After his post-game sideline interview, Kobe Bryant walked up to Ron Artest who was sitting on the bench, took his teammate’s hand, pounded him on the chest, gathered his head to his, and whispered something in his ear. Maybe Bryant welcomed him to his first NBA Finals appearance. Maybe he commended Artest for a great job on guarding Paul Pierce, or a great job on his defense in general (it doesn’t get any better than Ron Artest refusing to give up space to anyone he is guarding). In whatever combination of words or actions, the sentiment was clear — thank you.
It has been two years since the Lakers folded over themselves in Boston, doe-eyed and filled with excitement to have made it to the NBA Finals when the future and direction of their team had been so unclear when that 2007-2008 season began. It has been two years since Bryant’s greatness was reduced by a Celtic defense that maimed his ability to carry the team to a victory; two years since Pau Gasol was deemed too soft and weak to play against the likes of physical players like Kevin Garnett and Kendrick Perkins; and two years since Andrew Bynum had to sit in a suit on the Laker bench, knowing that his mere presence on the court would probably help his team against Boston’s beating. That was then, however, and tonight was now.
Unlike their 2008 version, this Laker team was prepared to face the hardnosed, defense-first minded Celtics. With double technicals issued to Ron Artest and Paul Pierce 27 seconds into the game (for fighting for space under the Laker basket), physicality had shown up early, but from the unlikelier team.
“The Lakers were clearly the more physical team,” Celtics coach Doc Rivers said. “They were more aggressive. They attacked us the entire night.”
Out-rebounding the road team 42-31, with 12 offensive rebounds that led to a 16-0 advantage on second chance points, not to mention keeping the Celtics to 43% shooting, the Lakers out-hustled and out-muscled the Celtics right out of Staples Center.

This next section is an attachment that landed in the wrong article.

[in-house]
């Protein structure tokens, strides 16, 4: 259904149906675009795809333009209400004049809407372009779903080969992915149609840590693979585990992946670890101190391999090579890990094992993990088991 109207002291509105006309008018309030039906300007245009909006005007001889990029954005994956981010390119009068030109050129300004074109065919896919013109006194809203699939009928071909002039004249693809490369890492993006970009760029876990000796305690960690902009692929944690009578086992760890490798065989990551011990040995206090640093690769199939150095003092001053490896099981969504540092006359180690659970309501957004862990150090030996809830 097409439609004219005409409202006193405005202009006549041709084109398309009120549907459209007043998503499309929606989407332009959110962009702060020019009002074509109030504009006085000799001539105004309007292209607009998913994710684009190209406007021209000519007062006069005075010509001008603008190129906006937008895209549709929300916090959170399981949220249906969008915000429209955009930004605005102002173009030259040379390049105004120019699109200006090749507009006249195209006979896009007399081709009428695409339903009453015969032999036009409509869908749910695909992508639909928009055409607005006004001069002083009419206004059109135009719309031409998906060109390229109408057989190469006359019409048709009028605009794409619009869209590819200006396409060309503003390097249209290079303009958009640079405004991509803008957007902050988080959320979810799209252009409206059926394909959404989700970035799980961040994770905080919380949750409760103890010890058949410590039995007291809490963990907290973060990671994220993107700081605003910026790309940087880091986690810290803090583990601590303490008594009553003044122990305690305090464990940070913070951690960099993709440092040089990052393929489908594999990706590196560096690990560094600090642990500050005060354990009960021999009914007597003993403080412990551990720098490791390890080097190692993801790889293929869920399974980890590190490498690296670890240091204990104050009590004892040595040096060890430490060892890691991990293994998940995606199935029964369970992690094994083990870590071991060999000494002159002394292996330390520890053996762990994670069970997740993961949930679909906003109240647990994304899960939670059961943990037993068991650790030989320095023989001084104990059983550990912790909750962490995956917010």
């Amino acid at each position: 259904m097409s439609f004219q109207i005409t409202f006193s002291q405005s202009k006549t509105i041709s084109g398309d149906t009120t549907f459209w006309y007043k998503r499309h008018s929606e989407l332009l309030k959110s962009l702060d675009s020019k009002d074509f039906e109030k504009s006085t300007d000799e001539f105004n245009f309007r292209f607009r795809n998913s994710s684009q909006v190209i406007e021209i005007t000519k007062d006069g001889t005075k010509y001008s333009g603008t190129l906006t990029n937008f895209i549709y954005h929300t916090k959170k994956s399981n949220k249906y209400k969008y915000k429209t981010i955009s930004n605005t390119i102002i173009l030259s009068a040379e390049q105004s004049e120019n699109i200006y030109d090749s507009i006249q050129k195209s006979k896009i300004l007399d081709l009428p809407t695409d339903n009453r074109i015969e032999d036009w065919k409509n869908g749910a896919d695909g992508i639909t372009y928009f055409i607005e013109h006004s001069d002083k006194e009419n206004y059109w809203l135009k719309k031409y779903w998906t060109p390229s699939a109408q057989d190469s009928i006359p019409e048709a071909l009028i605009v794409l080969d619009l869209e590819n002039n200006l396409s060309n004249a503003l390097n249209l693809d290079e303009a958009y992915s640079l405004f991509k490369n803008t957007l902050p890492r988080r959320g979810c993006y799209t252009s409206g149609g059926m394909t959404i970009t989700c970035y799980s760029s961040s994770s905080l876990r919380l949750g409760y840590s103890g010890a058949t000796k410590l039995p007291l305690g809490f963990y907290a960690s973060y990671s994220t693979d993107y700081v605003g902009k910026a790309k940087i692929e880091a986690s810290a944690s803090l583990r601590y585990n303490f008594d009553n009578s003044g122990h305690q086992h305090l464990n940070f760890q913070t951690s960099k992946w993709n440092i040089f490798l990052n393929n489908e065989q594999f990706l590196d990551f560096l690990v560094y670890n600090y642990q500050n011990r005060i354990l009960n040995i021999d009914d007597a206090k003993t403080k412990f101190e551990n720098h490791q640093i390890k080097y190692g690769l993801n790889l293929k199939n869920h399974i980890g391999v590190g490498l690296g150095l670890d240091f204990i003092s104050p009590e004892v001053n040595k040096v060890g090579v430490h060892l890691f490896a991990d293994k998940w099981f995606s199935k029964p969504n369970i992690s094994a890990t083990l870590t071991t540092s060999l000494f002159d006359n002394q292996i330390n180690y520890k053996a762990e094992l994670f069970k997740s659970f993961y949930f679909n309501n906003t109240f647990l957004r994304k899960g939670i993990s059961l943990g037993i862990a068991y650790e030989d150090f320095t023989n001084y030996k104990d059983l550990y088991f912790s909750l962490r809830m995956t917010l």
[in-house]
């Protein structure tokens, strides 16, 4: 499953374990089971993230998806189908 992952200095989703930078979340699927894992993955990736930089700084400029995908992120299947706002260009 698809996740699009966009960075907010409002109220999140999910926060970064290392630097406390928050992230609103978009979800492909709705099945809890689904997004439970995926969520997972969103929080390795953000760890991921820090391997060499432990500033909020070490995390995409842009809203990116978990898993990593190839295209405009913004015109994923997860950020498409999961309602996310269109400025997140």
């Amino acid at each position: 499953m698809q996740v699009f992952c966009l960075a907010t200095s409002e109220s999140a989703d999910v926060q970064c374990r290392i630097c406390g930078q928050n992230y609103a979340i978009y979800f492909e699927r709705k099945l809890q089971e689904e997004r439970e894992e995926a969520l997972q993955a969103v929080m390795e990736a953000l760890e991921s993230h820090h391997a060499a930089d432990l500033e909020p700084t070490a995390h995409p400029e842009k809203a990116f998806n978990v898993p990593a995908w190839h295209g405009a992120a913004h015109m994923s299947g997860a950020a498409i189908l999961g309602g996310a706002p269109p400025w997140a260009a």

The focus on the defensive end was obvious in Derek Fisher and Pau Gasol taking charges. The defensive effort was apparent in Jordan Farmar stealing the ball from Rajon Rondo when he wasn’t looking, just a few seconds after the much-heralded guard caught an inbounds pass. The defense was in Ron Artest and Lamar Odom harassing Kevin Garnett into two straight missed layups. The defense was in refusing to give up possessions (repeat: 12 offensive rebounds).
Pau Gasol, undeniable in his offensive skills, was criticized for allowing Kevin Garnett to bully him on both ends of the court, but tonight, it was the Spaniard who got the best of his primary defender. Scoring 23 points on 8-14 shooting, collecting 14 boards, 3 blocks and 3 assists, Gasol was so much more of what he wasn’t in 2008 — confident and aggressive, not to mention resilient. He played all but 86 seconds of the game.
“Just the little actions that represent not backing down,” Phil Jackson said of Gasol, “getting hit, taking the blow, absorbing it, not reacting to it one way or the other.”